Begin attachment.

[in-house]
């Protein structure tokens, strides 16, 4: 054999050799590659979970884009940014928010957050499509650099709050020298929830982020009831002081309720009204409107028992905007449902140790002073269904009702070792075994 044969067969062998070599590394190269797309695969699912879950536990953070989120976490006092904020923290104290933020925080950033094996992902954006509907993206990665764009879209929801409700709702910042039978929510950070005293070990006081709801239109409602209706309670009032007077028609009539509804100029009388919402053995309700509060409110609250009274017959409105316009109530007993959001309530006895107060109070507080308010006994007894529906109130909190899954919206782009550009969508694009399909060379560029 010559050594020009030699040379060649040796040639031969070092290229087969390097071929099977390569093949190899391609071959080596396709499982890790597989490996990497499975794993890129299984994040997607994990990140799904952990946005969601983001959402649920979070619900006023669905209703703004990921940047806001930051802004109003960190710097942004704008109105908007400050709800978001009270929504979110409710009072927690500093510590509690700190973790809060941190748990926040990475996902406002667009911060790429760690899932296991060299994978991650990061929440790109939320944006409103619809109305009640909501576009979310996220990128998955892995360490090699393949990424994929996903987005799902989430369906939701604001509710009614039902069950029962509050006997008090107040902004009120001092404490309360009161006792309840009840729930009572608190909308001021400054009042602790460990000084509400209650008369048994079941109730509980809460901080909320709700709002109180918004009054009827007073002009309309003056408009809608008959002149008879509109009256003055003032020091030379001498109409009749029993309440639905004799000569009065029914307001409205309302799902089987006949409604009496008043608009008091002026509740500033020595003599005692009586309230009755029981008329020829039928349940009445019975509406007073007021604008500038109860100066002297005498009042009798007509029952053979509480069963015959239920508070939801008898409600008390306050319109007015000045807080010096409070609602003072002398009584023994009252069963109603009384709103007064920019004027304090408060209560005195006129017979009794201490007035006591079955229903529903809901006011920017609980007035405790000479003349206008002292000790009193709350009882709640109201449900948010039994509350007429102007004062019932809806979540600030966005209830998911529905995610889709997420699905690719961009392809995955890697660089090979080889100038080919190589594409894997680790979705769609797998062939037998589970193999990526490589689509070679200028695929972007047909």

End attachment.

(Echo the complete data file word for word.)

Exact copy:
[in-house]
């Protein structure tokens, strides 16, 4: 054999050799590659979970884009940014928010957050499509650099709050020298929830982020009831002081309720009204409107028992905007449902140790002073269904009702070792075994 044969067969062998070599590394190269797309695969699912879950536990953070989120976490006092904020923290104290933020925080950033094996992902954006509907993206990665764009879209929801409700709702910042039978929510950070005293070990006081709801239109409602209706309670009032007077028609009539509804100029009388919402053995309700509060409110609250009274017959409105316009109530007993959001309530006895107060109070507080308010006994007894529906109130909190899954919206782009550009969508694009399909060379560029 010559050594020009030699040379060649040796040639031969070092290229087969390097071929099977390569093949190899391609071959080596396709499982890790597989490996990497499975794993890129299984994040997607994990990140799904952990946005969601983001959402649920979070619900006023669905209703703004990921940047806001930051802004109003960190710097942004704008109105908007400050709800978001009270929504979110409710009072927690500093510590509690700190973790809060941190748990926040990475996902406002667009911060790429760690899932296991060299994978991650990061929440790109939320944006409103619809109305009640909501576009979310996220990128998955892995360490090699393949990424994929996903987005799902989430369906939701604001509710009614039902069950029962509050006997008090107040902004009120001092404490309360009161006792309840009840729930009572608190909308001021400054009042602790460990000084509400209650008369048994079941109730509980809460901080909320709700709002109180918004009054009827007073002009309309003056408009809608008959002149008879509109009256003055003032020091030379001498109409009749029993309440639905004799000569009065029914307001409205309302799902089987006949409604009496008043608009008091002026509740500033020595003599005692009586309230009755029981008329020829039928349940009445019975509406007073007021604008500038109860100066002297005498009042009798007509029952053979509480069963015959239920508070939801008898409600008390306050319109007015000045807080010096409070609602003072002398009584023994009252069963109603009384709103007064920019004027304090408060209560005195006129017979009794201490007035006591079955229903529903809901006011920017609980007035405790000479003349206008002292000790009193709350009882709640109201449900948010039994509350007429102007004062019932809806979540600030966005209830998911529905995610889709997420699905690719961009392809995955890697660089090979080889100038080919190589594409894997680790979705769609797998062939037998589970193999990526490589689509070679200028695929972007047909």